Stop the Leaking

Though I told myself ahead time that I would try not to cry, I still came prepared for what I knew in my heart would come. Tears. Gobs of them. They simply leaked out of my eyes as I watched my daughter, Briella, walk down the aisle on her high school graduation day.

There is something that feels so final when you look at your only daughter and youngest child in a cap and gown. Even writing about it now, I have a pit in my throat with tears threatening to come.

It’s supposed to be a great time of celebration. And yet, there was some heaviness in my soul. My baby girl. Graduated with honors. 4.0 GPA. At the top of her class—#1 out of 181 students with forty-seven college credits. So many years of hard work and dedication … but how did it go by so fast? Oy vey!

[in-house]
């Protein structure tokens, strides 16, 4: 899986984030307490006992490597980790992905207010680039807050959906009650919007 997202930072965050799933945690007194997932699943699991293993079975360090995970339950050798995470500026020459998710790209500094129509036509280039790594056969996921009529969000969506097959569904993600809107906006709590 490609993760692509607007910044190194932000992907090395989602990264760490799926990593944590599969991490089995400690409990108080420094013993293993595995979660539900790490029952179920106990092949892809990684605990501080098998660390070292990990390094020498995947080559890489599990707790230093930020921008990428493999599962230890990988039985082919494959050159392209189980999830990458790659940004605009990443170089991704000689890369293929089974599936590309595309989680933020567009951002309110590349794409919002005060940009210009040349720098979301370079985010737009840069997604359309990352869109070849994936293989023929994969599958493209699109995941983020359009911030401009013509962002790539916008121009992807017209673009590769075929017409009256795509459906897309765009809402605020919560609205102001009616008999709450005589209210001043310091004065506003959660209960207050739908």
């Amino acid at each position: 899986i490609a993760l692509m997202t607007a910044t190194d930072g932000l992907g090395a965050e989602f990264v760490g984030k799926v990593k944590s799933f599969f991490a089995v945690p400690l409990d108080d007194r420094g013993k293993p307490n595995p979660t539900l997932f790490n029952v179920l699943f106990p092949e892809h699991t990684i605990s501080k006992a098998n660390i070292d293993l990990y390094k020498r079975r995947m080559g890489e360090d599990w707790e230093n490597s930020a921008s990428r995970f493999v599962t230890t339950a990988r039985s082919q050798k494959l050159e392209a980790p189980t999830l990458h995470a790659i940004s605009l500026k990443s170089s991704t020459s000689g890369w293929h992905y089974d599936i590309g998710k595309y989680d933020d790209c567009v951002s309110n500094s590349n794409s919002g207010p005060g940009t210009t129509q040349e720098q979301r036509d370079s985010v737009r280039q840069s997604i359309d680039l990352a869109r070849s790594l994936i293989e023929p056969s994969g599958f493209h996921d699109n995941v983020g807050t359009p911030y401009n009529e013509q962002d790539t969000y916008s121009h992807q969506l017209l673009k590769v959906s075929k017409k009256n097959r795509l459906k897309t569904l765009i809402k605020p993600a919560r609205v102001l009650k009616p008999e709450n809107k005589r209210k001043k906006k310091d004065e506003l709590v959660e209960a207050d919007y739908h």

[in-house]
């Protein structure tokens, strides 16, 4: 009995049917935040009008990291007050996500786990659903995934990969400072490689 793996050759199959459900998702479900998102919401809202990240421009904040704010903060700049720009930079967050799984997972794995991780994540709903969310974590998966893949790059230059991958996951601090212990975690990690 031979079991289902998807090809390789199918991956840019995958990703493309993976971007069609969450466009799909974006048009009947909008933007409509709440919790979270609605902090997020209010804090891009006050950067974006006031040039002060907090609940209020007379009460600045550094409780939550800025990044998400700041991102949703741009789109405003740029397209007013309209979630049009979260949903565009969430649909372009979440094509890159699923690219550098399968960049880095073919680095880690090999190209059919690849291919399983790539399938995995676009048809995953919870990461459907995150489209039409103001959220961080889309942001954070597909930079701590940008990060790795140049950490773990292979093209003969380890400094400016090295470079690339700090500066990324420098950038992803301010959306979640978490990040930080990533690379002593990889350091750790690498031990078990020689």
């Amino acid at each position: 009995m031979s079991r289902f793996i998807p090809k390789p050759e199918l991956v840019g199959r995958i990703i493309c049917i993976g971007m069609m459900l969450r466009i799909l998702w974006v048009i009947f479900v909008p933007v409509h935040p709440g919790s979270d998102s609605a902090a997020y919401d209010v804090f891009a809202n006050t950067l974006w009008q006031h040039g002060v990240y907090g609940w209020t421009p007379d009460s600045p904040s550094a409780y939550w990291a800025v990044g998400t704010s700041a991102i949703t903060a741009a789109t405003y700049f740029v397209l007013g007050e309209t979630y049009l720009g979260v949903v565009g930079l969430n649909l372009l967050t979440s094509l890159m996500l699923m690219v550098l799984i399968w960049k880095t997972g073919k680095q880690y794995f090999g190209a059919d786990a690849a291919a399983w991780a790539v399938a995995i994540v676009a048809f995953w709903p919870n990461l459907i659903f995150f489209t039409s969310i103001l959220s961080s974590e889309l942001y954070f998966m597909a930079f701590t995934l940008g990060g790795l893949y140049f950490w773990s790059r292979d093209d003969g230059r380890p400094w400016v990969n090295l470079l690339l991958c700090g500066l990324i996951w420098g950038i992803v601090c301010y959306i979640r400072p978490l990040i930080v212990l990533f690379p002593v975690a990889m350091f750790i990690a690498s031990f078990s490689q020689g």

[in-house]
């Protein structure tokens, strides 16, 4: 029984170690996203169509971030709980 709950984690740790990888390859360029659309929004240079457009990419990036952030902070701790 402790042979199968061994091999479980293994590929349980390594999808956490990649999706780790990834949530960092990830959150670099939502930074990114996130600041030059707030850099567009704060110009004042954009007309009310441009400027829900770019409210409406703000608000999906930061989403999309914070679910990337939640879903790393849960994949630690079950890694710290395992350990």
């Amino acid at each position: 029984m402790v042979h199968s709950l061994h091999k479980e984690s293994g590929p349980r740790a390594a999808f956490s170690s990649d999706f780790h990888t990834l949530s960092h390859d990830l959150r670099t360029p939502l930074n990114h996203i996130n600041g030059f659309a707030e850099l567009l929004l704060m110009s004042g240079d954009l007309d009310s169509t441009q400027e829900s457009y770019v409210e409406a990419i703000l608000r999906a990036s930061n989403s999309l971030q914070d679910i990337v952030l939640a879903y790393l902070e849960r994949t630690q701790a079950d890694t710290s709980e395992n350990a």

Here’s the thing—the tears, they were not all sad. They were mixed with heart-bursting proud and joyful tears. And they just kept flowing. One tissue, two tissues, three tissues. I’m sure I looked and sounded like a hot mess—particularly when the parents I had just met behind me leaned forward and said, “you may need a whole box by the time this is over”.  

I kept telling myself to “just stop it!”, but I couldn’t. So many tears, for so many years!  Then, I looked down and spotted my daughter’s best friend. As we made eye contact, she mouthed the word “STOP” very big and very clearly. Ugh, she could see my leaking tears from that far away! I needed to pull myself together and “Stop the leaking!”. Thanks to Liv, I got a hold of myself and was able to keep a little mascara on for the pictures afterwards.